The practicalities are such that it could be done only once a year. Mr. Holmes tried it first last year [1992]. The 100-barrel brew was meant to last a month; it sold out in a week. This year, there are almost 300 barrels.

Mr. Holmes has used the first of the new seasons malt to make his “green hop” beer. The brewery calls it simply Malt and Hops. I can think of only one other brewery that has tried making such a “biere nouvelle,” and that is in the far West of the United States.

The “other brewery… in the far West” of the U.S. Jackson referred to was probably Bert Grant, whose Yakima Brewing (located among the hop fields of Yakima, Washington) was the first post-Prohibition brewpub in the United States. Portland-based beer writer Jeff Alworth wrote a few years ago:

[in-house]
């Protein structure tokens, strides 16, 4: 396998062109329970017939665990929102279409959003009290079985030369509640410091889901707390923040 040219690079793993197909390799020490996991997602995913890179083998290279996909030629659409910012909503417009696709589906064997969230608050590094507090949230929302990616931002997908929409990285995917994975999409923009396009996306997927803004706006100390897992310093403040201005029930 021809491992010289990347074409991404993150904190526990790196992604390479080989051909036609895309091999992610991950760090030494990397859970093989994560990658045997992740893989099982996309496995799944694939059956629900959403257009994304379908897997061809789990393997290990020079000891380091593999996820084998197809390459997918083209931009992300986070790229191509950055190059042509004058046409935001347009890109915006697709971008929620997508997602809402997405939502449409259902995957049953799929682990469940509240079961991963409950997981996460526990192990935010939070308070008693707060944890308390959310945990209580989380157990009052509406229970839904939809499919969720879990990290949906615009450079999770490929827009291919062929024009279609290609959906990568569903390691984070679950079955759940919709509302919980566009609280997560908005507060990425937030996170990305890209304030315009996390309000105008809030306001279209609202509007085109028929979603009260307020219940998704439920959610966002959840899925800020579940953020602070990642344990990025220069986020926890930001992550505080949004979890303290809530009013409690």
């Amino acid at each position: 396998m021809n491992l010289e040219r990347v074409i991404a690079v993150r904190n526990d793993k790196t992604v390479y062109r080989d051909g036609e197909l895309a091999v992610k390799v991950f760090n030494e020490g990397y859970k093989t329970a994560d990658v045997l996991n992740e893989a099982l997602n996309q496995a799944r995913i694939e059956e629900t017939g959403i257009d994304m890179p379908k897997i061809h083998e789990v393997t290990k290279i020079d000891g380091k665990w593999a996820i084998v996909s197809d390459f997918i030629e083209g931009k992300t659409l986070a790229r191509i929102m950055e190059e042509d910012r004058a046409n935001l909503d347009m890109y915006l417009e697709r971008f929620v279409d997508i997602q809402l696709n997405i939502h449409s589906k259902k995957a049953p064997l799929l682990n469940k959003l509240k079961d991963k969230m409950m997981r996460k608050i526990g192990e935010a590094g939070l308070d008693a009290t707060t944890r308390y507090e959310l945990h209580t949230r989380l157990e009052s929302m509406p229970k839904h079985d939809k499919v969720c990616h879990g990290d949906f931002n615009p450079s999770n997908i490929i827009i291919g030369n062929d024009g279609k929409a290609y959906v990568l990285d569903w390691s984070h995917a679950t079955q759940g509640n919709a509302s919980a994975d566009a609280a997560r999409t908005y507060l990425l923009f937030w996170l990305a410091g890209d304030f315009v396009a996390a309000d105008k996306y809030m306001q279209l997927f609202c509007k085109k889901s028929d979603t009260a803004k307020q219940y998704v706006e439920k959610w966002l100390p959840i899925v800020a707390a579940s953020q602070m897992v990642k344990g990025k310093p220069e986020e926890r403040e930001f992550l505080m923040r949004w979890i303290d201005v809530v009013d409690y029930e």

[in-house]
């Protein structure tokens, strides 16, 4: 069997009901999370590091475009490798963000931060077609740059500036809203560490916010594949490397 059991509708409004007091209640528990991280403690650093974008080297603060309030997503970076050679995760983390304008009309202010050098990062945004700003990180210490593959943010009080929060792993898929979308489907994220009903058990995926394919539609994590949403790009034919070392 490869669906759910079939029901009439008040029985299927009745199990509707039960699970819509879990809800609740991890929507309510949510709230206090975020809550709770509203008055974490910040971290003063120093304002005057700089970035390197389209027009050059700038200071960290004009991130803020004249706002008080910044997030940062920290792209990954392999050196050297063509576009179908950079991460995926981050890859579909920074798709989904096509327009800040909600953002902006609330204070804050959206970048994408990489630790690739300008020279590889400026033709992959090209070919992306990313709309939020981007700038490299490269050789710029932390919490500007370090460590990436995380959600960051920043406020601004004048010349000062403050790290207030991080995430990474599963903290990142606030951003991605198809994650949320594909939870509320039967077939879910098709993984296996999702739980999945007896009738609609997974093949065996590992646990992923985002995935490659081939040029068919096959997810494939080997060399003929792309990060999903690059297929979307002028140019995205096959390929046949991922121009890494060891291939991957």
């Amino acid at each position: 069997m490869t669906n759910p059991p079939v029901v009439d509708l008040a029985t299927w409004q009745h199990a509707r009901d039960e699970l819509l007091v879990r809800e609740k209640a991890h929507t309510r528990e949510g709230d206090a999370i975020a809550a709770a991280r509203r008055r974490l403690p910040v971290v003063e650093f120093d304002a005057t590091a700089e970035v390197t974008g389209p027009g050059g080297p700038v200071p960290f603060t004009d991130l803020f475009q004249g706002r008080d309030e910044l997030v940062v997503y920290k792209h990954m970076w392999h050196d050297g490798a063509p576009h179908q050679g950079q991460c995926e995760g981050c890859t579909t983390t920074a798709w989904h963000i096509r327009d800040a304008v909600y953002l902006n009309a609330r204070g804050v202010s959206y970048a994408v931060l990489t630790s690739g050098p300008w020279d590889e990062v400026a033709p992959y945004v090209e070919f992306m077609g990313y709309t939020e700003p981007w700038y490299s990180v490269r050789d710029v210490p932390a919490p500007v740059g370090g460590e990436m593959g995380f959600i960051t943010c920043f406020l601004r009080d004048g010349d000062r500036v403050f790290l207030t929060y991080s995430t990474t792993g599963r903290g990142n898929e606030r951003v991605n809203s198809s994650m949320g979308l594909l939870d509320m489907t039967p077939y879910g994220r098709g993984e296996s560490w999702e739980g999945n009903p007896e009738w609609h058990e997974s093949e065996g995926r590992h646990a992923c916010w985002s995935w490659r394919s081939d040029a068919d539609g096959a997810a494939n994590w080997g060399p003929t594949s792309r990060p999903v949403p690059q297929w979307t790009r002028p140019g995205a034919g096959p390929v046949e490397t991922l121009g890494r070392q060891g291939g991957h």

In the mid-90s, he decided to take advantage of the vast wealth of hops that grew within a few miles of his brewery in Yakima (where well over half all domestic hops were grown at the time). He sent folks from the brewery out to the hop fields during the September harvest while he started prepping the mash tun. They gathered a batch of fresh hops, brought them back to the brewery, and within minutes of having been picked, were dumped into the boil.

Concurrently with Grant’s fresh hop beers, California’s Sierra Nevada in 1996 brewed their Harvest Ale, their first fresh hop beer, with freshly-harvest hops flown in from Yakima.